We have all known people over the years who are a mixed bag of extremes – kind and loving one moment, yet in a short time triggered by some event into a violent rage. What makes such people difficult to deal with is the unpredictable nature of their personalities and expressions.
God’s character is expressed in two vastly different ways. Some people wrongly see God as merely a Father of love, love, love … who just loves everyone so much no matter what they do or values system they adopt – he just can’t help himself. Yet others see God as a nasty and vindictive despot who is always just waiting to zap the next person who steps off the straight and narrow. Both views are wrong … wrongly understanding love and wrath, or how God’s grace and justice work as two sides of the same coin.
Today and tomorrow we turn to the obscure little book of Nahum, and we have scheduled it for this week of study along with Jonah – the two books belonging together in their prophesies regarding the Assyrian Empire.
However, these prophets were not contemporaries and wrote about a century or more apart from each other. Jonah wrote in the mid 700s B.C. The fruit of his ministry was a short-term revival, but about 40 years late, Assyria conquered the northern 10-tribe kingdom of Israel. Another 20 years later in an attack upon the southern kingdom of Judah, God miraculously saved the nation by the deaths of 185,000 in the camps of the Assyrians. By the time of Nahum’s writing in the mid 600s B.C., Assyria was at its peak of power – having defeated the Egyptians, while also receiving tribute from Judah. Nahum predicted the demise of the proud Assyrians, which would happen at the hands of the Medes and Persians in 612 B.C. – with Jerusalem being taken by the same about seven years later, beginning the Babylonian Captivity of Judah.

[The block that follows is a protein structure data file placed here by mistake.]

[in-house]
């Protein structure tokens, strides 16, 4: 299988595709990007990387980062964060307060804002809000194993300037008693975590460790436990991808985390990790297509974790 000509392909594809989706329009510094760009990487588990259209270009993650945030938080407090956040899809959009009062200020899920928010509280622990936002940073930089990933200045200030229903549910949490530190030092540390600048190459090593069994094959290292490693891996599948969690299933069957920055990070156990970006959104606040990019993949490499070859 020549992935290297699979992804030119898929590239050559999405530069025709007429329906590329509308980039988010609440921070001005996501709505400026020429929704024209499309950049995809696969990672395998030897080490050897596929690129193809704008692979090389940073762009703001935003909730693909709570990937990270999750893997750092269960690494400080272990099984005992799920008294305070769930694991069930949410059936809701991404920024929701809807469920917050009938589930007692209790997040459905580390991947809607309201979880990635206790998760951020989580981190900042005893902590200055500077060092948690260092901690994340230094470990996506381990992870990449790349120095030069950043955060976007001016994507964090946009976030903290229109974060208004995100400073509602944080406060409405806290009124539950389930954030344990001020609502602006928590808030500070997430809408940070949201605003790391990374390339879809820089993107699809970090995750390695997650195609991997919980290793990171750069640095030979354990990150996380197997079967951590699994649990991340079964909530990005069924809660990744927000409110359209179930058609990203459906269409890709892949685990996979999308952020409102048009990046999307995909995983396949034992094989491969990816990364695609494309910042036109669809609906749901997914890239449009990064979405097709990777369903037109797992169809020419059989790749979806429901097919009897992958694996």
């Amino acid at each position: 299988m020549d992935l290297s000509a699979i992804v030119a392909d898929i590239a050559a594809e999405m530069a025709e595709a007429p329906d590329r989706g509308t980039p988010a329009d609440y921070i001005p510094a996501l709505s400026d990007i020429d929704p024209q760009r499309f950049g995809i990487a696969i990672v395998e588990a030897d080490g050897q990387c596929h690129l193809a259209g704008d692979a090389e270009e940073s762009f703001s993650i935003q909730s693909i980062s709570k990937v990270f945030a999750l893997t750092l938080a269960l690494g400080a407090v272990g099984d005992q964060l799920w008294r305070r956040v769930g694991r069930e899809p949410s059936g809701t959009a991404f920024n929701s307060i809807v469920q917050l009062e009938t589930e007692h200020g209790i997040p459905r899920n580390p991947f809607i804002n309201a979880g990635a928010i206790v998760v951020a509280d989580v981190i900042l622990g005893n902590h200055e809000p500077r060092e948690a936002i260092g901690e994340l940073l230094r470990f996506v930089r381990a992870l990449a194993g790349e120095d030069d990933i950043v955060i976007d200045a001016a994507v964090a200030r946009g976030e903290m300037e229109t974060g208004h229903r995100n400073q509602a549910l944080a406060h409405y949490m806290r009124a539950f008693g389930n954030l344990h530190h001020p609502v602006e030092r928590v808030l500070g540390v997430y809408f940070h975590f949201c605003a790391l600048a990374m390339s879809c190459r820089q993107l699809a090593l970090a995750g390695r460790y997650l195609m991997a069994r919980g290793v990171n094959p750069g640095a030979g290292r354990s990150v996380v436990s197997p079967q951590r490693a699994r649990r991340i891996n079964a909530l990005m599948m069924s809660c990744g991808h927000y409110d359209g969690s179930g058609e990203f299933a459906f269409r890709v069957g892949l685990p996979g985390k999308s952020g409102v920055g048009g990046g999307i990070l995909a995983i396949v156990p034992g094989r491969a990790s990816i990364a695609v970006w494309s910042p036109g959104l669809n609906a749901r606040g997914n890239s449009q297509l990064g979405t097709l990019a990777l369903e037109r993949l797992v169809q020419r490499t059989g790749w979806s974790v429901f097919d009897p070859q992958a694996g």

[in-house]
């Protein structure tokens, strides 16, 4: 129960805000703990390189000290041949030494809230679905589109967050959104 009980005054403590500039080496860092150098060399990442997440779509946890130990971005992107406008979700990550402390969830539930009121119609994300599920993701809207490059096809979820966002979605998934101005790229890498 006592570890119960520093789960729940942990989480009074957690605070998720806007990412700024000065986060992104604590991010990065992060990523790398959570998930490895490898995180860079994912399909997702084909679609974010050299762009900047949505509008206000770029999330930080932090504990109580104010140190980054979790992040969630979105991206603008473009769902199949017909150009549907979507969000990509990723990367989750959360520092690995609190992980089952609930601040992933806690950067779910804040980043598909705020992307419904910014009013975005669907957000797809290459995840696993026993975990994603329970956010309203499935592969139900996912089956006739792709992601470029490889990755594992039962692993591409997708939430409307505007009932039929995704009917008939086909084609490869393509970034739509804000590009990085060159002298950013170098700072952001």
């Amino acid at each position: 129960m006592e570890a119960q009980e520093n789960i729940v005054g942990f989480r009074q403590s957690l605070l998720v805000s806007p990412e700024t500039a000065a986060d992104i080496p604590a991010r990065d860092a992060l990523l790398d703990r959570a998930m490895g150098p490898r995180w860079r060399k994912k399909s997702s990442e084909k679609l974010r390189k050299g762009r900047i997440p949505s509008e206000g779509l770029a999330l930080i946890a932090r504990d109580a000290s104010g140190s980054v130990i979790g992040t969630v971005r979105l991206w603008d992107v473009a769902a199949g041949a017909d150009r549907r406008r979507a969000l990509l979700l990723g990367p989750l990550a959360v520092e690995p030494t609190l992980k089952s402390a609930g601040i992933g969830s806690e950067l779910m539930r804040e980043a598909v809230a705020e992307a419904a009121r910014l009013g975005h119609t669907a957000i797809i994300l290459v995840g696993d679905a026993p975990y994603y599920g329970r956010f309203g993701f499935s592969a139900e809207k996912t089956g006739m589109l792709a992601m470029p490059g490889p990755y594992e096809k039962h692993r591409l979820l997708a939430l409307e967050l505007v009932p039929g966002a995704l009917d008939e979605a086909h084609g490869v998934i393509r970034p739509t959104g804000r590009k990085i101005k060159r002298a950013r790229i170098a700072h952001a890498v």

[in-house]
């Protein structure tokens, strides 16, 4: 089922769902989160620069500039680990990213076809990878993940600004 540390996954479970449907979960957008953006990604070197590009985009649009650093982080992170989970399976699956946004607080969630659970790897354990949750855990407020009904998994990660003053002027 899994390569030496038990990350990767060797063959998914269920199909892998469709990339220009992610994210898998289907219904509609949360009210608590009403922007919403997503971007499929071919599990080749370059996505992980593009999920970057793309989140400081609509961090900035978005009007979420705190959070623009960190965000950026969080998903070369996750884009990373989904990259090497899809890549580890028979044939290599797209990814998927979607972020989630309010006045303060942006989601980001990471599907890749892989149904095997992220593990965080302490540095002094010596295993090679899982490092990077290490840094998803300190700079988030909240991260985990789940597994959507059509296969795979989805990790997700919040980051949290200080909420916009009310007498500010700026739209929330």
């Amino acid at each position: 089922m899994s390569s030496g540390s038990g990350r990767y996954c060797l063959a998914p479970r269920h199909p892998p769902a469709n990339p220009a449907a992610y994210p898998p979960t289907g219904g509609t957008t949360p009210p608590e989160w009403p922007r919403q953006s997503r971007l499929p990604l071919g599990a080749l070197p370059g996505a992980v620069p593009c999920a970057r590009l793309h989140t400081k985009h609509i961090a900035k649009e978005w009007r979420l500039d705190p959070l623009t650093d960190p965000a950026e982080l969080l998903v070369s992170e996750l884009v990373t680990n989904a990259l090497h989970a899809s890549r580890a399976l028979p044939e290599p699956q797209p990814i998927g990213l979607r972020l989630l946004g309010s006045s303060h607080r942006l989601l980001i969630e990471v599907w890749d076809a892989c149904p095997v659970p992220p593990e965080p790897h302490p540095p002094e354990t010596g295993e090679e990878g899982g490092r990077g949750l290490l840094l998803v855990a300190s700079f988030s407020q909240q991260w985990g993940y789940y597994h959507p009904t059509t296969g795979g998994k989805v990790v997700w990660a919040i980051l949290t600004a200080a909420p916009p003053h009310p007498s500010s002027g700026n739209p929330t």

1:1 A prophecy concerning Nineveh. The book of the vision of Nahum the Elkoshite.
2 The Lord is a jealous and avenging God; the Lord takes vengeance and is filled with wrath. The Lord takes vengeance on his foes and vents his wrath against his enemies.
3 The Lord is slow to anger but great in power; the Lord will not leave the guilty unpunished. His way is in the whirlwind and the storm, and clouds are the dust of his feet.
4 He rebukes the sea and dries it up; he makes all the rivers run dry. Bashan and Carmel wither and the blossoms of Lebanon fade. 5 The mountains quake before him and the hills melt away. The earth trembles at his presence, the world and all who live in it.
6 Who can withstand his indignation? Who can endure his fierce anger? His wrath is poured out like fire; the rocks are shattered before him.
So these opening verses display God’s anger, wrath, and great power to judge. God will judge his enemies and those who stand up against him through evil lives. His anger is slow – to allow repentance; but his power is beyond the most powerful displays of nature … like tornados, droughts that wither the most fertile areas of the Near East, and volcanoes, earthquakes and other natural disasters. But here is the flipside …